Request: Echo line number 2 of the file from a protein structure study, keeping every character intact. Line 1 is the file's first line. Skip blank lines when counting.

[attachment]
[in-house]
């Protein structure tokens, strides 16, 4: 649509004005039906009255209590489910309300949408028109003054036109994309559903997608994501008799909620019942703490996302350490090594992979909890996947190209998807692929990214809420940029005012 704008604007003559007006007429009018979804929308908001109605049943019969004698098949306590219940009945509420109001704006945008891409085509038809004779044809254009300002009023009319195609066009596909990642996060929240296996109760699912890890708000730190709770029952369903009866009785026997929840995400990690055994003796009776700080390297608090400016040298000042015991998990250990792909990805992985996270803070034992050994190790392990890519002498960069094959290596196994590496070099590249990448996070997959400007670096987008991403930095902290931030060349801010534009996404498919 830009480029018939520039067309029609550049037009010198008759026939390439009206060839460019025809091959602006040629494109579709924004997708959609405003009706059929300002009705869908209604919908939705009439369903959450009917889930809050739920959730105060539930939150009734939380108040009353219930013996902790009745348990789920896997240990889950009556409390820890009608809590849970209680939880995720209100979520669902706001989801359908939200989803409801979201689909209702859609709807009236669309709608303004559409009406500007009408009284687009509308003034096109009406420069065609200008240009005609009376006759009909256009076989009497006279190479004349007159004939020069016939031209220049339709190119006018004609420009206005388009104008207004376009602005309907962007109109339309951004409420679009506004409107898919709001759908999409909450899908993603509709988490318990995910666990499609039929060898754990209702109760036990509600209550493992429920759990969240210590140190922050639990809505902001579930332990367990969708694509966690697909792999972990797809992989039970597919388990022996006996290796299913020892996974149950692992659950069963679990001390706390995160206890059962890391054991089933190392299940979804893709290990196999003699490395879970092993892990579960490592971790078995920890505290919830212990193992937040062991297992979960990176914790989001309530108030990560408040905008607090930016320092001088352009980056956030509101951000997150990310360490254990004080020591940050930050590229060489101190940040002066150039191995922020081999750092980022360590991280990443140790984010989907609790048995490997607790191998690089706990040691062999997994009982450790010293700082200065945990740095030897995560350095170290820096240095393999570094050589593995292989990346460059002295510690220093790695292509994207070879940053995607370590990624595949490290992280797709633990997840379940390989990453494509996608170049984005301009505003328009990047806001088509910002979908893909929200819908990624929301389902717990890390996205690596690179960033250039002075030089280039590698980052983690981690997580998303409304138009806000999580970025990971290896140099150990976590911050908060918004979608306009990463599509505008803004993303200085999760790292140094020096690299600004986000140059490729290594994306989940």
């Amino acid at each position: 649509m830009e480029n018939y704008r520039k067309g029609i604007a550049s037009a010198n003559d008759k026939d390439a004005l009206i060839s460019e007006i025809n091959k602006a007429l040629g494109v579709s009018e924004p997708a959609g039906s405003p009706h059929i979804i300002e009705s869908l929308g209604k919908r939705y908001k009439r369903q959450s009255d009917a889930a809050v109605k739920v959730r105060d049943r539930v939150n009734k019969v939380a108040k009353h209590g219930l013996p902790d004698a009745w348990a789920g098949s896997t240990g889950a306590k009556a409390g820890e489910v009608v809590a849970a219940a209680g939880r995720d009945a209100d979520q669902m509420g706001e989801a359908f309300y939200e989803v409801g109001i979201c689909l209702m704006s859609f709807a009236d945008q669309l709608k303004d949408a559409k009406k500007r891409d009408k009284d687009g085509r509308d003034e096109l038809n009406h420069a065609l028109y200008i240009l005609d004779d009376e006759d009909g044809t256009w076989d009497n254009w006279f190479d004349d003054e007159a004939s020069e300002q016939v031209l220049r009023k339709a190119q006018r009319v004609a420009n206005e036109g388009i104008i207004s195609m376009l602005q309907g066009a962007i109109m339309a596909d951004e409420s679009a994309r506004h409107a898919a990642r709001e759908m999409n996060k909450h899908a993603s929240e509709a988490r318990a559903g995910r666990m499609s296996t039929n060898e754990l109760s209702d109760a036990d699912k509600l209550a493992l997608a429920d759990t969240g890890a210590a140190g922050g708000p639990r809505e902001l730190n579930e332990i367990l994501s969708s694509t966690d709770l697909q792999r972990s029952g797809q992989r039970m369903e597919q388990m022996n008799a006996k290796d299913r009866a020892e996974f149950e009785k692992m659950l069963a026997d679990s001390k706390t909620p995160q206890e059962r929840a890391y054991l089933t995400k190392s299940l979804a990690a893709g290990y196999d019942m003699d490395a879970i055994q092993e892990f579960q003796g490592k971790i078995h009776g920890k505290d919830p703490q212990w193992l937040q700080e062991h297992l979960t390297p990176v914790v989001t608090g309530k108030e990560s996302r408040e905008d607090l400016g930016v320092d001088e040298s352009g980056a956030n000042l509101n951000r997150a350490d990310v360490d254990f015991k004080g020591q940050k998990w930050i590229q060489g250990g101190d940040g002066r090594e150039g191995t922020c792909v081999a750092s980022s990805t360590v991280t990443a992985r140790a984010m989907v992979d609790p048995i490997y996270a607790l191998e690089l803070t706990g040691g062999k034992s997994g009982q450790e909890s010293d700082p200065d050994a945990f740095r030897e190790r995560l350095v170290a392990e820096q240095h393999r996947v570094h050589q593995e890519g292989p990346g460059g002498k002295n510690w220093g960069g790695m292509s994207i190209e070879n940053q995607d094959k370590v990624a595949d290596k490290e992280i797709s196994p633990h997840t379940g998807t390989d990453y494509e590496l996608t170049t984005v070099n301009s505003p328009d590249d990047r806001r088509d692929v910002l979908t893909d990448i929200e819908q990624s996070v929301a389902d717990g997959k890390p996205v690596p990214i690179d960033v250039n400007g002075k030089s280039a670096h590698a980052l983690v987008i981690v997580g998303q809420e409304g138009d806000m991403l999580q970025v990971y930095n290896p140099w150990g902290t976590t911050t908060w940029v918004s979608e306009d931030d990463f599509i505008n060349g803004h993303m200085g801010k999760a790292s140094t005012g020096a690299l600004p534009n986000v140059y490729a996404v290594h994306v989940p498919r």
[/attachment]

């Protein structure tokens, strides 16, 4: 649509004005039906009255209590489910309300949408028109003054036109994309559903997608994501008799909620019942703490996302350490090594992979909890996947190209998807692929990214809420940029005012 704008604007003559007006007429009018979804929308908001109605049943019969004698098949306590219940009945509420109001704006945008891409085509038809004779044809254009300002009023009319195609066009596909990642996060929240296996109760699912890890708000730190709770029952369903009866009785026997929840995400990690055994003796009776700080390297608090400016040298000042015991998990250990792909990805992985996270803070034992050994190790392990890519002498960069094959290596196994590496070099590249990448996070997959400007670096987008991403930095902290931030060349801010534009996404498919 830009480029018939520039067309029609550049037009010198008759026939390439009206060839460019025809091959602006040629494109579709924004997708959609405003009706059929300002009705869908209604919908939705009439369903959450009917889930809050739920959730105060539930939150009734939380108040009353219930013996902790009745348990789920896997240990889950009556409390820890009608809590849970209680939880995720209100979520669902706001989801359908939200989803409801979201689909209702859609709807009236669309709608303004559409009406500007009408009284687009509308003034096109009406420069065609200008240009005609009376006759009909256009076989009497006279190479004349007159004939020069016939031209220049339709190119006018004609420009206005388009104008207004376009602005309907962007109109339309951004409420679009506004409107898919709001759908999409909450899908993603509709988490318990995910666990499609039929060898754990209702109760036990509600209550493992429920759990969240210590140190922050639990809505902001579930332990367990969708694509966690697909792999972990797809992989039970597919388990022996006996290796299913020892996974149950692992659950069963679990001390706390995160206890059962890391054991089933190392299940979804893709290990196999003699490395879970092993892990579960490592971790078995920890505290919830212990193992937040062991297992979960990176914790989001309530108030990560408040905008607090930016320092001088352009980056956030509101951000997150990310360490254990004080020591940050930050590229060489101190940040002066150039191995922020081999750092980022360590991280990443140790984010989907609790048995490997607790191998690089706990040691062999997994009982450790010293700082200065945990740095030897995560350095170290820096240095393999570094050589593995292989990346460059002295510690220093790695292509994207070879940053995607370590990624595949490290992280797709633990997840379940390989990453494509996608170049984005301009505003328009990047806001088509910002979908893909929200819908990624929301389902717990890390996205690596690179960033250039002075030089280039590698980052983690981690997580998303409304138009806000999580970025990971290896140099150990976590911050908060918004979608306009990463599509505008803004993303200085999760790292140094020096690299600004986000140059490729290594994306989940």